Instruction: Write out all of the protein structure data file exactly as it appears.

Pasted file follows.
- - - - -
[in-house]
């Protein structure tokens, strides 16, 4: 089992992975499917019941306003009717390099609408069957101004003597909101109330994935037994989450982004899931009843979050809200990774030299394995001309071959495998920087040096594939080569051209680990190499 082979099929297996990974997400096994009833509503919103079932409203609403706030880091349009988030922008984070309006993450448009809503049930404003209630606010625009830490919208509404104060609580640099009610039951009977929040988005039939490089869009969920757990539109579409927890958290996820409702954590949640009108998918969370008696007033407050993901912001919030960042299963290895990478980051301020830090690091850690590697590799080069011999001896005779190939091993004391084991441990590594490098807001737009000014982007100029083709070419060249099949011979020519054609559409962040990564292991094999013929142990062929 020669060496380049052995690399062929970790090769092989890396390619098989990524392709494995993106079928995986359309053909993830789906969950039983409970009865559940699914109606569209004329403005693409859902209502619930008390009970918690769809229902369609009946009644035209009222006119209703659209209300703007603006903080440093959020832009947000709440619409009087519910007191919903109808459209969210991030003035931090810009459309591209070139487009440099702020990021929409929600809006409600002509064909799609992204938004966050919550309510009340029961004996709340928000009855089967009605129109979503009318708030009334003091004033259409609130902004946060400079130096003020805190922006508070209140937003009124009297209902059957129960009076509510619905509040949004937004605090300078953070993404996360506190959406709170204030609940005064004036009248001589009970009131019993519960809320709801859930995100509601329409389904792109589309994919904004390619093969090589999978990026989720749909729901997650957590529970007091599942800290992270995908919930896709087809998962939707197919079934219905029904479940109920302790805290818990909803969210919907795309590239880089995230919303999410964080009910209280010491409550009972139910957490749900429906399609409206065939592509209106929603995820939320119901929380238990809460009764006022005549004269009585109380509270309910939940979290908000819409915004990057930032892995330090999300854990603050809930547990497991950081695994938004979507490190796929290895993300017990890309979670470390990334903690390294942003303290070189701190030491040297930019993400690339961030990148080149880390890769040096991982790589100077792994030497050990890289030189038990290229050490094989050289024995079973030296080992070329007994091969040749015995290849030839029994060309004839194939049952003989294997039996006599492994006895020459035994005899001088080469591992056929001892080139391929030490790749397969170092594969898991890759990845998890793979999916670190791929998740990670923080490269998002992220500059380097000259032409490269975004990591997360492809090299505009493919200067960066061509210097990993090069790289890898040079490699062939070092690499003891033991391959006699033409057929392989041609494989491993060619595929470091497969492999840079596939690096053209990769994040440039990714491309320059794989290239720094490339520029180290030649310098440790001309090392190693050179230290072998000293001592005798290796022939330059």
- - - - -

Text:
[in-house]
């Protein structure tokens, strides 16, 4: 089992992975499917019941306003009717390099609408069957101004003597909101109330994935037994989450982004899931009843979050809200990774030299394995001309071959495998920087040096594939080569051209680990190499 082979099929297996990974997400096994009833509503919103079932409203609403706030880091349009988030922008984070309006993450448009809503049930404003209630606010625009830490919208509404104060609580640099009610039951009977929040988005039939490089869009969920757990539109579409927890958290996820409702954590949640009108998918969370008696007033407050993901912001919030960042299963290895990478980051301020830090690091850690590697590799080069011999001896005779190939091993004391084991441990590594490098807001737009000014982007100029083709070419060249099949011979020519054609559409962040990564292991094999013929142990062929 020669060496380049052995690399062929970790090769092989890396390619098989990524392709494995993106079928995986359309053909993830789906969950039983409970009865559940699914109606569209004329403005693409859902209502619930008390009970918690769809229902369609009946009644035209009222006119209703659209209300703007603006903080440093959020832009947000709440619409009087519910007191919903109808459209969210991030003035931090810009459309591209070139487009440099702020990021929409929600809006409600002509064909799609992204938004966050919550309510009340029961004996709340928000009855089967009605129109979503009318708030009334003091004033259409609130902004946060400079130096003020805190922006508070209140937003009124009297209902059957129960009076509510619905509040949004937004605090300078953070993404996360506190959406709170204030609940005064004036009248001589009970009131019993519960809320709801859930995100509601329409389904792109589309994919904004390619093969090589999978990026989720749909729901997650957590529970007091599942800290992270995908919930896709087809998962939707197919079934219905029904479940109920302790805290818990909803969210919907795309590239880089995230919303999410964080009910209280010491409550009972139910957490749900429906399609409206065939592509209106929603995820939320119901929380238990809460009764006022005549004269009585109380509270309910939940979290908000819409915004990057930032892995330090999300854990603050809930547990497991950081695994938004979507490190796929290895993300017990890309979670470390990334903690390294942003303290070189701190030491040297930019993400690339961030990148080149880390890769040096991982790589100077792994030497050990890289030189038990290229050490094989050289024995079973030296080992070329007994091969040749015995290849030839029994060309004839194939049952003989294997039996006599492994006895020459035994005899001088080469591992056929001892080139391929030490790749397969170092594969898991890759990845998890793979999916670190791929998740990670923080490269998002992220500059380097000259032409490269975004990591997360492809090299505009493919200067960066061509210097990993090069790289890898040079490699062939070092690499003891033991391959006699033409057929392989041609494989491993060619595929470091497969492999840079596939690096053209990769994040440039990714491309320059794989290239720094490339520029180290030649310098440790001309090392190693050179230290072998000293001592005798290796022939330059």